Meeting participants generally saw accumulating evidence as supporting the view that the disruptions to aggregate economic activity and employment from the hurricanes were likely to be limited and temporary. In areas that had been devastated by the hurricanes, recovery of energy production and the rebuilding of homes and businesses might take longer than had been expected, in part because of a slow return of evacuees. However, in regions just outside those that were most severely damaged, recovery was already well underway, and the pace of economic activity had strengthened, in some cases owing to spending by relocated households. Reconstruction along the Gulf Coast would likely pick up substantially in the next couple of quarters.

In the household sector, spending seemed to have held up fairly well, aside from a drop in purchases of autos. Some participants noted, however, that the erosion of consumer confidence, still-elevated gasoline prices, and the prospect of higher heating bills might augur weakness ahead. The housing market had remained robust, although a slowing in house price gains in some areas and recent declines in home equity lending at banks could be indicating that the long-expected cooling in the housing market was near. Motor vehicle purchases had slowed substantially in October, but that seemed to owe primarily to the end of discount programs that had generated a surge in auto spending over the summer. Over the longer-term, with house price gains moderating and perhaps greater perceived needs to invest for retirement purposes, the household saving rate was likely to rise gradually.

Growth in business investment spending seemed to remain moderate overall, but anecdotal reports suggested that a number of firms had boosted their plans for capital spending. Moreover, construction spending and commercial real estate investment seemed to be picking up in some areas. Significant problems persisted amongst U.S. nameplates in the auto sector, however. The rise in longer-term real interest rates and some widening of private credit spreads in recent months were seen as perhaps having a little restraining effect on the investment outlook.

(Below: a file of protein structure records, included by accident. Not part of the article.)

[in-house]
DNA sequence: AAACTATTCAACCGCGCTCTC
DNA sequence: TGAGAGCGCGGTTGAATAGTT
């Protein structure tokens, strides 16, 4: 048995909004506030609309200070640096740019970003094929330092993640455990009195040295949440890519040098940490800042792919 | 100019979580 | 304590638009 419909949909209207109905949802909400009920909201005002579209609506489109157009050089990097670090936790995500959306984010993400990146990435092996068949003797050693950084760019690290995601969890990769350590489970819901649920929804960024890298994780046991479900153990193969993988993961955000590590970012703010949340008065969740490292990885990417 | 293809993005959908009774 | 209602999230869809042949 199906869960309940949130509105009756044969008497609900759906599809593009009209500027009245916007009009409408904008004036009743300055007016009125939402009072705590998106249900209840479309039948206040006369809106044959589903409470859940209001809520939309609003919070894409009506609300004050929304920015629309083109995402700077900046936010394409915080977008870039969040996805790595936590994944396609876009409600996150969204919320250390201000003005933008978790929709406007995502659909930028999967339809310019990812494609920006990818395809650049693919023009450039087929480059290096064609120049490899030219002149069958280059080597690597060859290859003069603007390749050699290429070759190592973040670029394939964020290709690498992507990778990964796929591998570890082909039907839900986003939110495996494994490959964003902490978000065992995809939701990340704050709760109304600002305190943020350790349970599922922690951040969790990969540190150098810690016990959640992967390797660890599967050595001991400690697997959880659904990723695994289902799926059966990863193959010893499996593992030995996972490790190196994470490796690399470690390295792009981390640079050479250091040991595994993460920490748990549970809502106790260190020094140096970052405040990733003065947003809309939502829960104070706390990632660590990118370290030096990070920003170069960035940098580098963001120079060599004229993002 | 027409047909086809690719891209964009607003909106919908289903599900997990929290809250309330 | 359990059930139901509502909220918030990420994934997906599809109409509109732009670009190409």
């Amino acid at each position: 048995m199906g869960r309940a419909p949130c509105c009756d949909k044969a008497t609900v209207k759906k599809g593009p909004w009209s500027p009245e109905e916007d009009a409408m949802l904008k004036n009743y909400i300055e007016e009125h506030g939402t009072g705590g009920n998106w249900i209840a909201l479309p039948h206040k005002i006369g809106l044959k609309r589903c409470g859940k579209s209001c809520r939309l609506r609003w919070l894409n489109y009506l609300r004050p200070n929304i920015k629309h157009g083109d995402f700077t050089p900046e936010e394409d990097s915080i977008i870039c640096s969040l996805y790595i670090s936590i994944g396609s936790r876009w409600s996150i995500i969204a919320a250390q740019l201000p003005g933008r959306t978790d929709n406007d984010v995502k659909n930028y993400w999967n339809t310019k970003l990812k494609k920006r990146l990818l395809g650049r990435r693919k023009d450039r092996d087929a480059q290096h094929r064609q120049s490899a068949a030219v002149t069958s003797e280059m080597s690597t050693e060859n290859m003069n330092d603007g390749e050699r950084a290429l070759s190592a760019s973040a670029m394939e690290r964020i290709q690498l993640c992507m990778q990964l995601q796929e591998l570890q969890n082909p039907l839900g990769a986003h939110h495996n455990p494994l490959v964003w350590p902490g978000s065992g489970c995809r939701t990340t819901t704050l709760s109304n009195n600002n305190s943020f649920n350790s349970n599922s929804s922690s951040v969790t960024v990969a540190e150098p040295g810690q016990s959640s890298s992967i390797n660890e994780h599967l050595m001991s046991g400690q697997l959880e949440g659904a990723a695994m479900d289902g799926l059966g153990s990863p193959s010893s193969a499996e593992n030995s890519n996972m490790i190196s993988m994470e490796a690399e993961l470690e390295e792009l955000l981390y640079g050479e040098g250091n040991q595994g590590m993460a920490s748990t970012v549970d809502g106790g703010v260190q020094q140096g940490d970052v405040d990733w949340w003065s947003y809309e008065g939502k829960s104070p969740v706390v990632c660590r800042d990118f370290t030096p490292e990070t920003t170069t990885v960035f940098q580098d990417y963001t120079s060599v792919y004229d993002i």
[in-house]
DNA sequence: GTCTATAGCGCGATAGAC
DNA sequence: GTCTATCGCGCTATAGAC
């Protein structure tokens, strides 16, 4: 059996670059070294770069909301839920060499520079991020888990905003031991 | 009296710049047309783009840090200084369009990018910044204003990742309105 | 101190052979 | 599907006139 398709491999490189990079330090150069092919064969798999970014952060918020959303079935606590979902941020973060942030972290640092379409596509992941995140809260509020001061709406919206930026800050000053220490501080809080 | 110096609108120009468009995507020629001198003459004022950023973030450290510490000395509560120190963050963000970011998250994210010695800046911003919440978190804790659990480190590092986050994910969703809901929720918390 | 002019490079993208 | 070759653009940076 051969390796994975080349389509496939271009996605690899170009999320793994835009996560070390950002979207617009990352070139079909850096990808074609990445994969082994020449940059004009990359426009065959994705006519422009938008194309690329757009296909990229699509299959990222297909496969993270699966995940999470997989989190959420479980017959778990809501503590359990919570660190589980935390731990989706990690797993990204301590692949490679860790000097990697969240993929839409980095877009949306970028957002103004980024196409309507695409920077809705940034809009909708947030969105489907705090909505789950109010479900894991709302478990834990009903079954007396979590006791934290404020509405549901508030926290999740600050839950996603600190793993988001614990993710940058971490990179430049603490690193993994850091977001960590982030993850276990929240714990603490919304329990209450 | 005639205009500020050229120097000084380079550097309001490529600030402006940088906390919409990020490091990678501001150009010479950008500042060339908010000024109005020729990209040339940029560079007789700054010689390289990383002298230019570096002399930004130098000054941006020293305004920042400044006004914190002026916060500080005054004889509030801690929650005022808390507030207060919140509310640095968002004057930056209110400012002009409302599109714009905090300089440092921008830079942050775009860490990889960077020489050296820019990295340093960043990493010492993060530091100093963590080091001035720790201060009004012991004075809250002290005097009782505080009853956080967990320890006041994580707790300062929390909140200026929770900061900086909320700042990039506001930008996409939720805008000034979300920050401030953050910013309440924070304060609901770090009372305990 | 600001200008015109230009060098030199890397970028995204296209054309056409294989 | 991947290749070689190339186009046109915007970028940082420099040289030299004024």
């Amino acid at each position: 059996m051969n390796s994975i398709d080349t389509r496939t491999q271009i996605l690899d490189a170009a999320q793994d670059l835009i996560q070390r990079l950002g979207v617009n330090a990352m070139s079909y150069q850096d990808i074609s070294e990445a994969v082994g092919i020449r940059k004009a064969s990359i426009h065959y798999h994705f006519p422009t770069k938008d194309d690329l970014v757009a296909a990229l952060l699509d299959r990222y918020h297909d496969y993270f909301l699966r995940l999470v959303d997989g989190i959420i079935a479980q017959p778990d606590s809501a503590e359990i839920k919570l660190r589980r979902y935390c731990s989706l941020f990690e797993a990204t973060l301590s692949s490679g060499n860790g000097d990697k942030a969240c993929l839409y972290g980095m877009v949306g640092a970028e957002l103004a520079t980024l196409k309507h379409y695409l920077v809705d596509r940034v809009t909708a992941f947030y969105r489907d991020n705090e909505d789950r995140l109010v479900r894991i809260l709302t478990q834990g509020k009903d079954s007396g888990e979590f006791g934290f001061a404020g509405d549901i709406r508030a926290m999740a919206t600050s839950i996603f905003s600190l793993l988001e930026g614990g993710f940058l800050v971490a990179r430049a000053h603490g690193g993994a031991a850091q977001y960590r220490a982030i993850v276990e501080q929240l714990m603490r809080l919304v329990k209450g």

Economic growth in the near term was likely to be boosted by additional fiscal stimulus, in part to support recovery and rebuilding from the hurricanes. Strong demand from overseas was evidently boosting exports this year by more than the increase in imports, with the nation's external accounts thereby providing a small net positive contribution to growth in domestic production. Next year, however, the arithmetic contribution to growth from net exports was seen as likely to return to negative territory.

While participants noted some recent favorable data on core inflation and labor costs, upside risks to the outlook for underlying inflation remained a key concern. Wage gains had remained modest relative to continued strong productivity growth, suggesting that labor costs were not putting much upward pressure on prices. Indeed, core inflation continued to be subdued, and in recent weeks gasoline prices had unwound a significant portion of their steep increases. Nevertheless, there was a risk that the large cumulative rise in energy and petroleum product prices through the summer would be transmitted to core consumer prices. A number of firms had been reporting a greater ability to pass through increases in energy and other costs to customers, though evidently more so to other businesses than to consumers. A survey measure of the near-term inflation expectations of households had risen notably, but intermediate- and longer-term inflation expectations implied by Treasury security yields had remained fairly stable. It was noted, however, that longer-term expectations of inflation remained contained in the context of an increase in the extent of additional monetary policy tightening expected in financial markets.